Humans are the ultimate social animals, with the ability to bond with mates, communicate through language, and make small talk with strangers on a packed bus. (Put chimpanzees in the same situation and most wouldn’t make it off the bus alive.) A new study suggests that the evolution of our unique social intelligence may have initially begun as a simple matter of brain chemistry.
Neuroanatomists have been trying for decades to find major differences between the brains of humans and other primates, aside from the obvious brain size. The human brain must have reorganized its chemistry and wiring as early human ancestors began to walk upright, use tools, and develop more complex social networks 6 million to 2 million years ago—well before the brain began to enlarge 1.8 million years ago, according to a hypothesis proposed in the 1960s by physical anthropologist Ralph Holloway of Columbia University. But neurotransmitters aren’t preserved in ancient skulls, so how to spot those changes?
One way is to search for key differences in neurochemistry between humans and other primates living today. Mary Ann Raghanti, a biological anthropologist at Kent State University in Ohio, and colleagues got tissue samples from brain banks and zoos of 38 individuals from six species who had died of natural causes: humans, tufted capuchins, pig-tailed macaques, olive baboons, gorillas, and chimpanzees. They sliced sections of basal ganglia—clusters of nerve cells and fibers in a region at the base of the brain known as the striatum, which is a sort of clearinghouse that relays signals from different parts of the brain for movement, learning, and social behavior. They stained these slices with chemicals that react to different types of neurotransmitters, including dopamine, serotonin, and neuropeptide Y—which are associated with sensitivity to social cues and cooperative behavior. Then, they analyzed the slices to measure different levels of neurotransmitters that had been released when the primates were alive.
Compared with other primates, both humans and great apes had elevated levels of serotonin and neuropeptide Y, in the basal ganglia. However, in line with another recent study on gene expression, humans had dramatically more dopamine in their striatum than apes, they report today in the Proceedings of the National Academy of Sciences. Humans also had less acetylcholine, a neurochemical linked to dominant and territorial behavior, than gorillas or chimpanzees. The combination “is a key difference that sets apart humans from all other species,” Raghanti says.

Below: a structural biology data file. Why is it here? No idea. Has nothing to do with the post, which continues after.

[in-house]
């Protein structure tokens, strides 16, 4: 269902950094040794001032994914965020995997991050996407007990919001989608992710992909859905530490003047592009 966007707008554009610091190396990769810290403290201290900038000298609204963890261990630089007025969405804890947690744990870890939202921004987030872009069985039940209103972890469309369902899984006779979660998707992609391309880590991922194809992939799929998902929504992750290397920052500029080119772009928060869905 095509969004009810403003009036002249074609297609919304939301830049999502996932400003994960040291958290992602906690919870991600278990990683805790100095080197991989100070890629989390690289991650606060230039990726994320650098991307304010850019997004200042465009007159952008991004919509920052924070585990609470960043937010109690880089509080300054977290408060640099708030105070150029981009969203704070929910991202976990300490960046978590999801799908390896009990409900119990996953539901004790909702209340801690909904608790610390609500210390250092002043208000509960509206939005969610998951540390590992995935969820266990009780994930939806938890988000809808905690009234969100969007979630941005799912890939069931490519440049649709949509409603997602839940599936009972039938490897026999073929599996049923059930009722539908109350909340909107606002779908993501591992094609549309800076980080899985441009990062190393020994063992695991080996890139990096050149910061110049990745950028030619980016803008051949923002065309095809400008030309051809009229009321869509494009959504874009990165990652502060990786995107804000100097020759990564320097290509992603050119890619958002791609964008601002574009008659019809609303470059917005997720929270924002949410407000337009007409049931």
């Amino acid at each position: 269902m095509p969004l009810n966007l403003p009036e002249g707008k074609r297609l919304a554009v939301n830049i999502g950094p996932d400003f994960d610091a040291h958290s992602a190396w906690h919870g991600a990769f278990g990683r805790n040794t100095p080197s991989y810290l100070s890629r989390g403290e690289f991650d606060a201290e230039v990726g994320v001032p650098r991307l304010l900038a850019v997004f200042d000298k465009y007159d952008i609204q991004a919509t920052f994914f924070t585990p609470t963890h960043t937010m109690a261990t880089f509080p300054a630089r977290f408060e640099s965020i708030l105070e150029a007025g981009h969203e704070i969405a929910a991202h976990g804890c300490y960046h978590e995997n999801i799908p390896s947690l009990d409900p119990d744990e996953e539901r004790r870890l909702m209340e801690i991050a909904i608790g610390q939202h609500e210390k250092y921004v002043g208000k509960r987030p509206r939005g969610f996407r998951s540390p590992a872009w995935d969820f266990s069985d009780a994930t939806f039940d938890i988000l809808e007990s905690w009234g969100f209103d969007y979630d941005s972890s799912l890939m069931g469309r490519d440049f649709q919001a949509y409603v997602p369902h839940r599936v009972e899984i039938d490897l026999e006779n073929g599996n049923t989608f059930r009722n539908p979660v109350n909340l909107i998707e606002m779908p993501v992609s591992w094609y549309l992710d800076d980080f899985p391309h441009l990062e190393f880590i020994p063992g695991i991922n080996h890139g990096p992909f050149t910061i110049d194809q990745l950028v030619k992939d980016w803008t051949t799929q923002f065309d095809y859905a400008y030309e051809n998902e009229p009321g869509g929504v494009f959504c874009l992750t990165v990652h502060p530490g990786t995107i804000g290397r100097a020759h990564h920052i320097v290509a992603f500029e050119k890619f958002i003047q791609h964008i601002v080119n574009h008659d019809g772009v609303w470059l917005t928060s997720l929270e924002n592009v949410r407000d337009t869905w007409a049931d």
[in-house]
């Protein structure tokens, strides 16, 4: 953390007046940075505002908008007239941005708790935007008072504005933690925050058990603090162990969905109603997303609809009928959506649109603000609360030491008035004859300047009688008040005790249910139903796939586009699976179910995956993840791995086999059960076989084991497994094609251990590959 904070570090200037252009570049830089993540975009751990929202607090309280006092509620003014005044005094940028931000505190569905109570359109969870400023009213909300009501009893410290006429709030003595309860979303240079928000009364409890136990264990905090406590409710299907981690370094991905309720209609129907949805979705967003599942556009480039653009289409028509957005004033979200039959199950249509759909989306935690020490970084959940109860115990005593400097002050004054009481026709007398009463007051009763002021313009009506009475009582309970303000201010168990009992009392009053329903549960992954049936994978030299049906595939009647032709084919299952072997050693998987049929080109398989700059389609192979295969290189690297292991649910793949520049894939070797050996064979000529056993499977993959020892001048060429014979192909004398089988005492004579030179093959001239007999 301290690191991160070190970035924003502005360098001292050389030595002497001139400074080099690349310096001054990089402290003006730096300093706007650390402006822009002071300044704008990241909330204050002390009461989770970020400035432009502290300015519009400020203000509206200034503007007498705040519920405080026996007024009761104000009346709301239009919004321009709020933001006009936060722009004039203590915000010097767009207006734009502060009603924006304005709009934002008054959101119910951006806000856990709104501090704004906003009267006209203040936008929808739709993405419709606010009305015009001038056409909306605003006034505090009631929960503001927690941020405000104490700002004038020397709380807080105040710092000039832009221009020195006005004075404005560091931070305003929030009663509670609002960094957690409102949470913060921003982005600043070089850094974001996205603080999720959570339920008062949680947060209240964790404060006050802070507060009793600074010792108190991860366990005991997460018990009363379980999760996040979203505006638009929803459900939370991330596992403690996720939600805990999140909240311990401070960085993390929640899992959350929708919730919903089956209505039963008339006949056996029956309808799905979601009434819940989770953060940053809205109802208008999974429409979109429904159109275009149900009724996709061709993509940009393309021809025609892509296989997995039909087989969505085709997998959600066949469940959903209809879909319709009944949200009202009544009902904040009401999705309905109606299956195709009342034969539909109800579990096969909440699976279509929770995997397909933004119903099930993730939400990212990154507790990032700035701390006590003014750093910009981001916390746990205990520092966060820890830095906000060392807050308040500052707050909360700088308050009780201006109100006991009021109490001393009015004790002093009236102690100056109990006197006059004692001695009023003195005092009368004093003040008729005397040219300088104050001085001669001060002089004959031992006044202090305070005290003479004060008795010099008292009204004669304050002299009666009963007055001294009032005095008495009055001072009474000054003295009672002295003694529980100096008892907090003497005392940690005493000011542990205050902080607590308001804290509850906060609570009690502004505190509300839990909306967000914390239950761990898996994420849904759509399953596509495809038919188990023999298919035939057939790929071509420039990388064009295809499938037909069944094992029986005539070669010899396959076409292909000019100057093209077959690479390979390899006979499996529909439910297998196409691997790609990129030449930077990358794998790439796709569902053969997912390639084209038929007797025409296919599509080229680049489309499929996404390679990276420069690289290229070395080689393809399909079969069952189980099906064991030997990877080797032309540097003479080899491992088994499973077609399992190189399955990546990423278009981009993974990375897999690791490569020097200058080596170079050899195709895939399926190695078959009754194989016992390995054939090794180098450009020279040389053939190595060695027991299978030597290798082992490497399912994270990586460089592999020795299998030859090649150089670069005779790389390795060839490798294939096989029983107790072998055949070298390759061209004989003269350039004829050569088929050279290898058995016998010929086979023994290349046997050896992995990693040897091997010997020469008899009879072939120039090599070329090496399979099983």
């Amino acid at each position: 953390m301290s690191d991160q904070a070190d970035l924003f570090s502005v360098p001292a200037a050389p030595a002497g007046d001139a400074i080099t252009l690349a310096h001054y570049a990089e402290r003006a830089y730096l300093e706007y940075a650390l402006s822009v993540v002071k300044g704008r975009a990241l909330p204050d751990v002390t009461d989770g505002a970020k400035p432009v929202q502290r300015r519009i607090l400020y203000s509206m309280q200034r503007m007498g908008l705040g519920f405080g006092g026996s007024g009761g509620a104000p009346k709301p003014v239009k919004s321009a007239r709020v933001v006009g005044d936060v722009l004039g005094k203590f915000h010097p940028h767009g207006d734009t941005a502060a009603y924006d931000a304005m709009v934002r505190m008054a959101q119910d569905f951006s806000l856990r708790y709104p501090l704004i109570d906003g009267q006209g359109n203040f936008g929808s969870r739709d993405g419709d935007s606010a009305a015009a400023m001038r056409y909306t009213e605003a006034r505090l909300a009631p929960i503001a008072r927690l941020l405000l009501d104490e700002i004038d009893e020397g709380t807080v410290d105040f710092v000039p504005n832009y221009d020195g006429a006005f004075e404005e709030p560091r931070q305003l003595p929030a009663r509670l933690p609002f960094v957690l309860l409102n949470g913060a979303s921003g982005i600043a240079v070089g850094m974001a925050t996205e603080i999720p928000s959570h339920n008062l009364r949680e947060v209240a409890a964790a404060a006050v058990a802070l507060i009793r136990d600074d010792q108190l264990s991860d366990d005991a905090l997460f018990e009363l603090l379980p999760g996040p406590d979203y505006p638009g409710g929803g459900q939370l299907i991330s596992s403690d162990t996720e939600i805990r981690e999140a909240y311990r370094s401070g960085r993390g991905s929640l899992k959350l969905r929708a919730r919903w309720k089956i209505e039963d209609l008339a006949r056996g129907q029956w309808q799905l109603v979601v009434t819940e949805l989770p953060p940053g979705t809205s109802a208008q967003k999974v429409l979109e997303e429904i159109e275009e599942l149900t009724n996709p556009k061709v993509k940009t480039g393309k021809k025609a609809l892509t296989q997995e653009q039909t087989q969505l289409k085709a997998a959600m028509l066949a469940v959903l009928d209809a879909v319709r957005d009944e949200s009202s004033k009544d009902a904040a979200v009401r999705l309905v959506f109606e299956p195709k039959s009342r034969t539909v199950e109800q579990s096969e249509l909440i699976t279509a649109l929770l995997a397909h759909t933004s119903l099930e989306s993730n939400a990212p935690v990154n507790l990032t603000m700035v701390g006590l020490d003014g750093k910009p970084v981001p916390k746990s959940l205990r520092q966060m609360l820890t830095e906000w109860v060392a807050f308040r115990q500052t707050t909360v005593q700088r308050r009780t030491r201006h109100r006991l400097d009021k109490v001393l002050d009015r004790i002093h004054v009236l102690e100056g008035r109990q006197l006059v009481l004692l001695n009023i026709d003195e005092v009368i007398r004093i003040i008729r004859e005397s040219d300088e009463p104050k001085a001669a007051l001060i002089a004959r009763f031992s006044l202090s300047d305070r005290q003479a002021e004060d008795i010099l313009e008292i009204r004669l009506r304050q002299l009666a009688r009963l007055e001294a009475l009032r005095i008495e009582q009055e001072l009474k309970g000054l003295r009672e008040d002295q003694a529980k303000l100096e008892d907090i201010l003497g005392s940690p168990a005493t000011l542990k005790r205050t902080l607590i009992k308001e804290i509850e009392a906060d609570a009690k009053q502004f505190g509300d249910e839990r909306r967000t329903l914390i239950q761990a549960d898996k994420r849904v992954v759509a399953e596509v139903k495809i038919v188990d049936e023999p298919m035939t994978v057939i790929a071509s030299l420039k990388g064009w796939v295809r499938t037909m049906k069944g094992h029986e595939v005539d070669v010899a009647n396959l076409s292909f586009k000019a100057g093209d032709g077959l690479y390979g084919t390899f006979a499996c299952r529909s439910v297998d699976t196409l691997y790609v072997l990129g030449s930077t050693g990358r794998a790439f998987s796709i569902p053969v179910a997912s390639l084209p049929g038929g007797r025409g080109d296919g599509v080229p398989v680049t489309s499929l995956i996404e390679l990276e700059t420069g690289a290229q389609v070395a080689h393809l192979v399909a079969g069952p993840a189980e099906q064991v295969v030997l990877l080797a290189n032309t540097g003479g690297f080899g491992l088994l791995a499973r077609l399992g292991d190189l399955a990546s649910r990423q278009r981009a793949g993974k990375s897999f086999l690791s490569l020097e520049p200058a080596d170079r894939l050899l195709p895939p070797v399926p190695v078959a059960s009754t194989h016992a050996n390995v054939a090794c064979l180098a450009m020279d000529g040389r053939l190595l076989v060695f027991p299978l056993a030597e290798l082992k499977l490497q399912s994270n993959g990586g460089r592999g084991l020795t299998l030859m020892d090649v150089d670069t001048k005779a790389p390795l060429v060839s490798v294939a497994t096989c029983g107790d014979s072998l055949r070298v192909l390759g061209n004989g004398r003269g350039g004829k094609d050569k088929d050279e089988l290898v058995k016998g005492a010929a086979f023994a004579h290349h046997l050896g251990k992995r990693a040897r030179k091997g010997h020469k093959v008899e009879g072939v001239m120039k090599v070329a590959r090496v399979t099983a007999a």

Those differences in neurochemistry may have set in motion other evolutionary changes, such as the development of monogamy and language in humans, theorizes Kent State paleoanthropologist Owen Lovejoy, a co-author. He proposes a new “neurochemical hypothesis for the origin of hominids,” in which females mated more with males who were outgoing, but not too aggressive. And males who cooperated well with other males may have been more successful hunters and scavengers. As human ancestors got better at cooperating, they shared the know-how for making tools and eventually developed language—all in a feedback loop fueled by surging levels of dopamine. “Cooperation is addictive,” Raghanti says.
Lovejoy thinks these neurochemical changes were already in place more than 4.4 million years ago, when Ardipithecus ramidus, an early member of the human family, lived in Ethiopia. Compared with chimpanzees, which display large canines when they bare their teeth in aggressive displays, A. ramidus males had reduced canines. That meant that when they smiled—like male humans today—they were likely signaling cooperation, Lovejoy says.
However, it’s a big leap to prove that higher levels of dopamine changed the evolution of human social behavior. The neurochemistry of the brain is so complex, and dopamine is involved in so many functions that it’s hard to know precisely why natural selection favored higher dopamine levels—or even whether it was a side effect of some other adaptation, says evolutionary geneticist Wolfgang Enard at Ludwig Maximilian University of Munich in Germany. But he says this painstaking research to quantify differences in neurochemistry among primates is important, especially as researchers study differences in gene expression in the brain. Raghanti agrees and is now writing a grant to study the brain tissue of bonobos.